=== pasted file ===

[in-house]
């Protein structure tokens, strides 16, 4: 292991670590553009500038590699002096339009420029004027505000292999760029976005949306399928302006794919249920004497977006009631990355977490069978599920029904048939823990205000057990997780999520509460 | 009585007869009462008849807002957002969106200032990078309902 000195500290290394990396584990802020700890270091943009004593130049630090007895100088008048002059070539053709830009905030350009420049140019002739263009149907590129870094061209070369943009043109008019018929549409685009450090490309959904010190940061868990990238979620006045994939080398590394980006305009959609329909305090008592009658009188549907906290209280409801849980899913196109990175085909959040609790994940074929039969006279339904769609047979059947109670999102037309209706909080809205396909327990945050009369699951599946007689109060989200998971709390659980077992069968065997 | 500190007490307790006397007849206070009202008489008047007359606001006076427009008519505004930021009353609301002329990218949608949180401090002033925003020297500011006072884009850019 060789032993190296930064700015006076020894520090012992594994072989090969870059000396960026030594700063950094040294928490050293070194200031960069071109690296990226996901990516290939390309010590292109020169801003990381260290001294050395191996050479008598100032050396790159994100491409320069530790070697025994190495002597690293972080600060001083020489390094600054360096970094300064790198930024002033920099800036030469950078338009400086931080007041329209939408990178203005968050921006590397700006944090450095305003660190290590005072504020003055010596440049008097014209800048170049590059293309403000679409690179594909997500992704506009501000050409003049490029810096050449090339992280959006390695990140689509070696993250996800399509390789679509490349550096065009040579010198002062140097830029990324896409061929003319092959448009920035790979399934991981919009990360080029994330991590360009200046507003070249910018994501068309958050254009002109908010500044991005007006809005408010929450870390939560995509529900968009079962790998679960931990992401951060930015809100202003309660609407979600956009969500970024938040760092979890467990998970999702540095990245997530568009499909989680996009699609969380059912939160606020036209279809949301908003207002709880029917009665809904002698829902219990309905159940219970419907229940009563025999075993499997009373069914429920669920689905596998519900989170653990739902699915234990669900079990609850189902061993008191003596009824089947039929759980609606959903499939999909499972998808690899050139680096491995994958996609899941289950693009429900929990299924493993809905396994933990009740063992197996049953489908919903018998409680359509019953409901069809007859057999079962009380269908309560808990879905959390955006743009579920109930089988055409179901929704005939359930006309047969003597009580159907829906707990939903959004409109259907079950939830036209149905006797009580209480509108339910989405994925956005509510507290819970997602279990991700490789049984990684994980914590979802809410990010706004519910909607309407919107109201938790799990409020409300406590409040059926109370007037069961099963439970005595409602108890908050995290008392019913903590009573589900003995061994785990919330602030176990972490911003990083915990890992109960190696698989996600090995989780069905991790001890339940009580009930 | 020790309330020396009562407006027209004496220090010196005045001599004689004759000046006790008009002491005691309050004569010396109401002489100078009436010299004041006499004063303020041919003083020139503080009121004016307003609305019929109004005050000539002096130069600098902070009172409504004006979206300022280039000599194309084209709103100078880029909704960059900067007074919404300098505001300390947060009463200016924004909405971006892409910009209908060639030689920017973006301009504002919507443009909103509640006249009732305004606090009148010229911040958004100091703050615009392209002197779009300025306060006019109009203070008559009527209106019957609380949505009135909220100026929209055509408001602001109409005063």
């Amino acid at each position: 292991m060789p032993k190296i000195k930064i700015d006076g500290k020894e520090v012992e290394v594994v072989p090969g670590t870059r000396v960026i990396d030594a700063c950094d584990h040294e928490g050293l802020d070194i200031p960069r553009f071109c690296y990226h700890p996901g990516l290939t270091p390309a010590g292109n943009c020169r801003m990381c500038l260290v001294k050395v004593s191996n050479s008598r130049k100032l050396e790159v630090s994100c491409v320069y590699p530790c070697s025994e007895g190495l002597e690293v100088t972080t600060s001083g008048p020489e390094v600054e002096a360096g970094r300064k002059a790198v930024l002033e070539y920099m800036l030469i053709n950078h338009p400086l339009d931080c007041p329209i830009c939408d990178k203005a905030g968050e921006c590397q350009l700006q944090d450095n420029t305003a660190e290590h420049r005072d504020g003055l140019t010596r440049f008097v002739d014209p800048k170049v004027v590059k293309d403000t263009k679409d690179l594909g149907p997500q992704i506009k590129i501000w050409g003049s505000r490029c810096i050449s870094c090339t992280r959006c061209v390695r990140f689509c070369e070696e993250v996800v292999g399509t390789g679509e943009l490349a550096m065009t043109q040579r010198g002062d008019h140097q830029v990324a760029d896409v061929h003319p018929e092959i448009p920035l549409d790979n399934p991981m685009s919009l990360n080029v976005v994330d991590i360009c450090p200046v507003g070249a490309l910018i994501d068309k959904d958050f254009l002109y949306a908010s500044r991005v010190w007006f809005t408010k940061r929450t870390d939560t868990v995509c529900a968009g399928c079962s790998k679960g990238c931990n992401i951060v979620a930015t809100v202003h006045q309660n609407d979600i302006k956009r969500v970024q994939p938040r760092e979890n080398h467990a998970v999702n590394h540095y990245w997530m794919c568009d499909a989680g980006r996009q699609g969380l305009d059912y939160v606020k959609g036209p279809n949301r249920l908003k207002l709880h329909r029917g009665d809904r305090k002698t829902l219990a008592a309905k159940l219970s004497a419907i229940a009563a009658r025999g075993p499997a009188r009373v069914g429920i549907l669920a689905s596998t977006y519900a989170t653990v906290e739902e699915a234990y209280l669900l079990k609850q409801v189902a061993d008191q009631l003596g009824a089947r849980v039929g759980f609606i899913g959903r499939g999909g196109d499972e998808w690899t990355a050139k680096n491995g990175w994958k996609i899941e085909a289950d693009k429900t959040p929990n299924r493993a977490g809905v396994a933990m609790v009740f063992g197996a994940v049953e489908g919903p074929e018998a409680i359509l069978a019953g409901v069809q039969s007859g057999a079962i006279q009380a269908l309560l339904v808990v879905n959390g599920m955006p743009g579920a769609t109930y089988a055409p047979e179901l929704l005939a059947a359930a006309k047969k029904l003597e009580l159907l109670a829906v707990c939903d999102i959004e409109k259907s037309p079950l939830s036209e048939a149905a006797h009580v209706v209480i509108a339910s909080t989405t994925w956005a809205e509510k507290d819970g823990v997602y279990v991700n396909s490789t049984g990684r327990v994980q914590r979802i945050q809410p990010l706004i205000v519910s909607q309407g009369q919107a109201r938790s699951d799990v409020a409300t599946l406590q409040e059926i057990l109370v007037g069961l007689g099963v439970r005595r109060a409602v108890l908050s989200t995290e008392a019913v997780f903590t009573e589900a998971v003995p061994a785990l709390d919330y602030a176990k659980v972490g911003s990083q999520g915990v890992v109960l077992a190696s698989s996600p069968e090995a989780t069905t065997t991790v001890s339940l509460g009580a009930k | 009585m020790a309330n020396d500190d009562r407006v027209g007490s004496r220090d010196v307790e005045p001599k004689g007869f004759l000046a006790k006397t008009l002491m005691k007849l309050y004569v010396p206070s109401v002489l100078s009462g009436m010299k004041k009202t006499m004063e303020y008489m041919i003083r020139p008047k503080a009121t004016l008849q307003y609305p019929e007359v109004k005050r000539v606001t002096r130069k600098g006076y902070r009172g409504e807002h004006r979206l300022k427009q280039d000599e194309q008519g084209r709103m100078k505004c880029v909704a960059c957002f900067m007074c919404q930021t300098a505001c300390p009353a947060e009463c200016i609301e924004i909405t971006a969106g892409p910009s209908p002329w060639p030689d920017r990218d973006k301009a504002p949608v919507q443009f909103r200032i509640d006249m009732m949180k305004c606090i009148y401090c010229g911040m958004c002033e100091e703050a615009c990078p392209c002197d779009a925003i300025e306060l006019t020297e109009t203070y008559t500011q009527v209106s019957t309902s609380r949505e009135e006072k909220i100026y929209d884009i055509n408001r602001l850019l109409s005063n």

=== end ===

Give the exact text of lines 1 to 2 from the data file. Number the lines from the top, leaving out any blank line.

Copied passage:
[in-house]
């Protein structure tokens, strides 16, 4: 292991670590553009500038590699002096339009420029004027505000292999760029976005949306399928302006794919249920004497977006009631990355977490069978599920029904048939823990205000057990997780999520509460 | 009585007869009462008849807002957002969106200032990078309902 000195500290290394990396584990802020700890270091943009004593130049630090007895100088008048002059070539053709830009905030350009420049140019002739263009149907590129870094061209070369943009043109008019018929549409685009450090490309959904010190940061868990990238979620006045994939080398590394980006305009959609329909305090008592009658009188549907906290209280409801849980899913196109990175085909959040609790994940074929039969006279339904769609047979059947109670999102037309209706909080809205396909327990945050009369699951599946007689109060989200998971709390659980077992069968065997 | 500190007490307790006397007849206070009202008489008047007359606001006076427009008519505004930021009353609301002329990218949608949180401090002033925003020297500011006072884009850019 060789032993190296930064700015006076020894520090012992594994072989090969870059000396960026030594700063950094040294928490050293070194200031960069071109690296990226996901990516290939390309010590292109020169801003990381260290001294050395191996050479008598100032050396790159994100491409320069530790070697025994190495002597690293972080600060001083020489390094600054360096970094300064790198930024002033920099800036030469950078338009400086931080007041329209939408990178203005968050921006590397700006944090450095305003660190290590005072504020003055010596440049008097014209800048170049590059293309403000679409690179594909997500992704506009501000050409003049490029810096050449090339992280959006390695990140689509070696993250996800399509390789679509490349550096065009040579010198002062140097830029990324896409061929003319092959448009920035790979399934991981919009990360080029994330991590360009200046507003070249910018994501068309958050254009002109908010500044991005007006809005408010929450870390939560995509529900968009079962790998679960931990992401951060930015809100202003309660609407979600956009969500970024938040760092979890467990998970999702540095990245997530568009499909989680996009699609969380059912939160606020036209279809949301908003207002709880029917009665809904002698829902219990309905159940219970419907229940009563025999075993499997009373069914429920669920689905596998519900989170653990739902699915234990669900079990609850189902061993008191003596009824089947039929759980609606959903499939999909499972998808690899050139680096491995994958996609899941289950693009429900929990299924493993809905396994933990009740063992197996049953489908919903018998409680359509019953409901069809007859057999079962009380269908309560808990879905959390955006743009579920109930089988055409179901929704005939359930006309047969003597009580159907829906707990939903959004409109259907079950939830036209149905006797009580209480509108339910989405994925956005509510507290819970997602279990991700490789049984990684994980914590979802809410990010706004519910909607309407919107109201938790799990409020409300406590409040059926109370007037069961099963439970005595409602108890908050995290008392019913903590009573589900003995061994785990919330602030176990972490911003990083915990890992109960190696698989996600090995989780069905991790001890339940009580009930 | 020790309330020396009562407006027209004496220090010196005045001599004689004759000046006790008009002491005691309050004569010396109401002489100078009436010299004041006499004063303020041919003083020139503080009121004016307003609305019929109004005050000539002096130069600098902070009172409504004006979206300022280039000599194309084209709103100078880029909704960059900067007074919404300098505001300390947060009463200016924004909405971006892409910009209908060639030689920017973006301009504002919507443009909103509640006249009732305004606090009148010229911040958004100091703050615009392209002197779009300025306060006019109009203070008559009527209106019957609380949505009135909220100026929209055509408001602001109409005063």